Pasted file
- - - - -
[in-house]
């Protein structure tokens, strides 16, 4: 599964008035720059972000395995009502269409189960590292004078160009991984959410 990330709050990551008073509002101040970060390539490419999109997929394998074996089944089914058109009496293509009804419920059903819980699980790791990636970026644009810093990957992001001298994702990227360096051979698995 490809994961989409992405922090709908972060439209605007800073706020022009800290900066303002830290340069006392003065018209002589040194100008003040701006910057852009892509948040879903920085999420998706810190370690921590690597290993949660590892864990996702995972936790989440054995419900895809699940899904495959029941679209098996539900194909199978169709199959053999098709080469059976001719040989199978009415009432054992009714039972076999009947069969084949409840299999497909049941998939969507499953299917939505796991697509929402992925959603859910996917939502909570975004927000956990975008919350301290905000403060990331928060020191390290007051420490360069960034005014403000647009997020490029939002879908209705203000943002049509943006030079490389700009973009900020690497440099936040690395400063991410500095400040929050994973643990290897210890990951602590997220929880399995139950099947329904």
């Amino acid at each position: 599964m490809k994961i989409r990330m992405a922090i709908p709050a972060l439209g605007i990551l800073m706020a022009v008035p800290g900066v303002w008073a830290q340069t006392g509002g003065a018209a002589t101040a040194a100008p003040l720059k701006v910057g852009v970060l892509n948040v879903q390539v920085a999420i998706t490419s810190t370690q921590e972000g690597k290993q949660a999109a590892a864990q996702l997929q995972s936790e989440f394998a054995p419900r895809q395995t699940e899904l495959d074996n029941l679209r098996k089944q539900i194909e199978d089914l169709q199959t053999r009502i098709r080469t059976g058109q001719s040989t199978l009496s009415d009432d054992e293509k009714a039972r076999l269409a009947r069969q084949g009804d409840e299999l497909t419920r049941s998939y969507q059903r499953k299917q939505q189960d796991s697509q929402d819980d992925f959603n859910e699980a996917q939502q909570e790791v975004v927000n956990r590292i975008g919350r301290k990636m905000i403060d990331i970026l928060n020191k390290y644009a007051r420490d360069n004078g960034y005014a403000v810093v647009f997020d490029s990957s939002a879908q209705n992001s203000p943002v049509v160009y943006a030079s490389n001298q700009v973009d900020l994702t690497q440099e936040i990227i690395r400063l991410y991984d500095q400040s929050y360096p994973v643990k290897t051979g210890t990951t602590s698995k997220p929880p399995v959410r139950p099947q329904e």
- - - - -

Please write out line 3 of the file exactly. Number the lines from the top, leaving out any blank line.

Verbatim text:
């Amino acid at each position: 599964m490809k994961i989409r990330m992405a922090i709908p709050a972060l439209g605007i990551l800073m706020a022009v008035p800290g900066v303002w008073a830290q340069t006392g509002g003065a018209a002589t101040a040194a100008p003040l720059k701006v910057g852009v970060l892509n948040v879903q390539v920085a999420i998706t490419s810190t370690q921590e972000g690597k290993q949660a999109a590892a864990q996702l997929q995972s936790e989440f394998a054995p419900r895809q395995t699940e899904l495959d074996n029941l679209r098996k089944q539900i194909e199978d089914l169709q199959t053999r009502i098709r080469t059976g058109q001719s040989t199978l009496s009415d009432d054992e293509k009714a039972r076999l269409a009947r069969q084949g009804d409840e299999l497909t419920r049941s998939y969507q059903r499953k299917q939505q189960d796991s697509q929402d819980d992925f959603n859910e699980a996917q939502q909570e790791v975004v927000n956990r590292i975008g919350r301290k990636m905000i403060d990331i970026l928060n020191k390290y644009a007051r420490d360069n004078g960034y005014a403000v810093v647009f997020d490029s990957s939002a879908q209705n992001s203000p943002v049509v160009y943006a030079s490389n001298q700009v973009d900020l994702t690497q440099e936040i990227i690395r400063l991410y991984d500095q400040s929050y360096p994973v643990k290897t051979g210890t990951t602590s698995k997220p929880p399995v959410r139950p099947q329904e």